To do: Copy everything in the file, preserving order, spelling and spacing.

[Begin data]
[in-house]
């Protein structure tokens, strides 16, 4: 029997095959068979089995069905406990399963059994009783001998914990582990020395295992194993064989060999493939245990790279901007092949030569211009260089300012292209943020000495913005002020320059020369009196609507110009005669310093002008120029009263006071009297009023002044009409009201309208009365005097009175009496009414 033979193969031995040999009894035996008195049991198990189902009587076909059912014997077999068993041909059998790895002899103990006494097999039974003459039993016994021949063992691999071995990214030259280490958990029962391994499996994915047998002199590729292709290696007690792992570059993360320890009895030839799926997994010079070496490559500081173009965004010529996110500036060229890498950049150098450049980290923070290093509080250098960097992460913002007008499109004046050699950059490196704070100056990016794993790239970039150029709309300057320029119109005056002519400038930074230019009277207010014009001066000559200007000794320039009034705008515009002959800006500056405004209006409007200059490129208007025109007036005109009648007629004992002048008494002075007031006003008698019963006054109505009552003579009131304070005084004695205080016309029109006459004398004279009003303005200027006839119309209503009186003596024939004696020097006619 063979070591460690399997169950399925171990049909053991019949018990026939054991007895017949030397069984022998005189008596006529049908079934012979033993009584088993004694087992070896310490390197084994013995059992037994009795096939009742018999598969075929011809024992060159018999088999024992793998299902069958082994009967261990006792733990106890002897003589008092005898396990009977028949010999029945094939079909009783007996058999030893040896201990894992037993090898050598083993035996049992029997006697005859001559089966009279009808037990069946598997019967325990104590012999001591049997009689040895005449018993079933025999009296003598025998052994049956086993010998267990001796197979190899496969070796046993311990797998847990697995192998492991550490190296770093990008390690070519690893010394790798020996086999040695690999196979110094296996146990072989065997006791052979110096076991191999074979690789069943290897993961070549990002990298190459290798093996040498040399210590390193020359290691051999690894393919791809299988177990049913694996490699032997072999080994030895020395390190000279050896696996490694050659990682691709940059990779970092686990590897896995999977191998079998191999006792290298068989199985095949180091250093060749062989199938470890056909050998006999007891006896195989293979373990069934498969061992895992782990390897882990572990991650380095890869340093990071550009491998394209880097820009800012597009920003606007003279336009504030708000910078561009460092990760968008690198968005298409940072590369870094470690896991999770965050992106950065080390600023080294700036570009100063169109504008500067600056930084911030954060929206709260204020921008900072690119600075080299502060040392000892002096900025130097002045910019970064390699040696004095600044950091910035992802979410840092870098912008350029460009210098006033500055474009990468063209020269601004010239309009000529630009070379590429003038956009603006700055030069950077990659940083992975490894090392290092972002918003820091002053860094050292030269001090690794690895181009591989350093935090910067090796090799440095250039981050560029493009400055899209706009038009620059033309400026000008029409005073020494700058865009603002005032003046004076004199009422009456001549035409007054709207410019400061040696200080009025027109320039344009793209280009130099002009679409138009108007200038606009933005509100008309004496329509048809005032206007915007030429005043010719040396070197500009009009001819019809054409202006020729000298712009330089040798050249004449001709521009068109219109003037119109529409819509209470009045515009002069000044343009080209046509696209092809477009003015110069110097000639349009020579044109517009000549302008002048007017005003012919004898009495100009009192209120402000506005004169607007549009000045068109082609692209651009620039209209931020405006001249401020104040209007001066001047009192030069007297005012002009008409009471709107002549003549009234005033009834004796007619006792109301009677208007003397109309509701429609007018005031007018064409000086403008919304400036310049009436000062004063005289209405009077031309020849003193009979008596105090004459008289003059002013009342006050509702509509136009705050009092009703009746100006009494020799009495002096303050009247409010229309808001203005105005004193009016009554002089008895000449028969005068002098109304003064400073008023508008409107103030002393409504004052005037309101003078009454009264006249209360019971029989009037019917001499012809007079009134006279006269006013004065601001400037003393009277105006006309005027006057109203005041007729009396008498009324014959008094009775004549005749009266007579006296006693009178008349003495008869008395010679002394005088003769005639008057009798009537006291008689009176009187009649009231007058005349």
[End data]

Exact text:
[in-house]
């Protein structure tokens, strides 16, 4: 029997095959068979089995069905406990399963059994009783001998914990582990020395295992194993064989060999493939245990790279901007092949030569211009260089300012292209943020000495913005002020320059020369009196609507110009005669310093002008120029009263006071009297009023002044009409009201309208009365005097009175009496009414 033979193969031995040999009894035996008195049991198990189902009587076909059912014997077999068993041909059998790895002899103990006494097999039974003459039993016994021949063992691999071995990214030259280490958990029962391994499996994915047998002199590729292709290696007690792992570059993360320890009895030839799926997994010079070496490559500081173009965004010529996110500036060229890498950049150098450049980290923070290093509080250098960097992460913002007008499109004046050699950059490196704070100056990016794993790239970039150029709309300057320029119109005056002519400038930074230019009277207010014009001066000559200007000794320039009034705008515009002959800006500056405004209006409007200059490129208007025109007036005109009648007629004992002048008494002075007031006003008698019963006054109505009552003579009131304070005084004695205080016309029109006459004398004279009003303005200027006839119309209503009186003596024939004696020097006619 063979070591460690399997169950399925171990049909053991019949018990026939054991007895017949030397069984022998005189008596006529049908079934012979033993009584088993004694087992070896310490390197084994013995059992037994009795096939009742018999598969075929011809024992060159018999088999024992793998299902069958082994009967261990006792733990106890002897003589008092005898396990009977028949010999029945094939079909009783007996058999030893040896201990894992037993090898050598083993035996049992029997006697005859001559089966009279009808037990069946598997019967325990104590012999001591049997009689040895005449018993079933025999009296003598025998052994049956086993010998267990001796197979190899496969070796046993311990797998847990697995192998492991550490190296770093990008390690070519690893010394790798020996086999040695690999196979110094296996146990072989065997006791052979110096076991191999074979690789069943290897993961070549990002990298190459290798093996040498040399210590390193020359290691051999690894393919791809299988177990049913694996490699032997072999080994030895020395390190000279050896696996490694050659990682691709940059990779970092686990590897896995999977191998079998191999006792290298068989199985095949180091250093060749062989199938470890056909050998006999007891006896195989293979373990069934498969061992895992782990390897882990572990991650380095890869340093990071550009491998394209880097820009800012597009920003606007003279336009504030708000910078561009460092990760968008690198968005298409940072590369870094470690896991999770965050992106950065080390600023080294700036570009100063169109504008500067600056930084911030954060929206709260204020921008900072690119600075080299502060040392000892002096900025130097002045910019970064390699040696004095600044950091910035992802979410840092870098912008350029460009210098006033500055474009990468063209020269601004010239309009000529630009070379590429003038956009603006700055030069950077990659940083992975490894090392290092972002918003820091002053860094050292030269001090690794690895181009591989350093935090910067090796090799440095250039981050560029493009400055899209706009038009620059033309400026000008029409005073020494700058865009603002005032003046004076004199009422009456001549035409007054709207410019400061040696200080009025027109320039344009793209280009130099002009679409138009108007200038606009933005509100008309004496329509048809005032206007915007030429005043010719040396070197500009009009001819019809054409202006020729000298712009330089040798050249004449001709521009068109219109003037119109529409819509209470009045515009002069000044343009080209046509696209092809477009003015110069110097000639349009020579044109517009000549302008002048007017005003012919004898009495100009009192209120402000506005004169607007549009000045068109082609692209651009620039209209931020405006001249401020104040209007001066001047009192030069007297005012002009008409009471709107002549003549009234005033009834004796007619006792109301009677208007003397109309509701429609007018005031007018064409000086403008919304400036310049009436000062004063005289209405009077031309020849003193009979008596105090004459008289003059002013009342006050509702509509136009705050009092009703009746100006009494020799009495002096303050009247409010229309808001203005105005004193009016009554002089008895000449028969005068002098109304003064400073008023508008409107103030002393409504004052005037309101003078009454009264006249209360019971029989009037019917001499012809007079009134006279006269006013004065601001400037003393009277105006006309005027006057109203005041007729009396008498009324014959008094009775004549005749009266007579006296006693009178008349003495008869008395010679002394005088003769005639008057009798009537006291008689009176009187009649009231007058005349």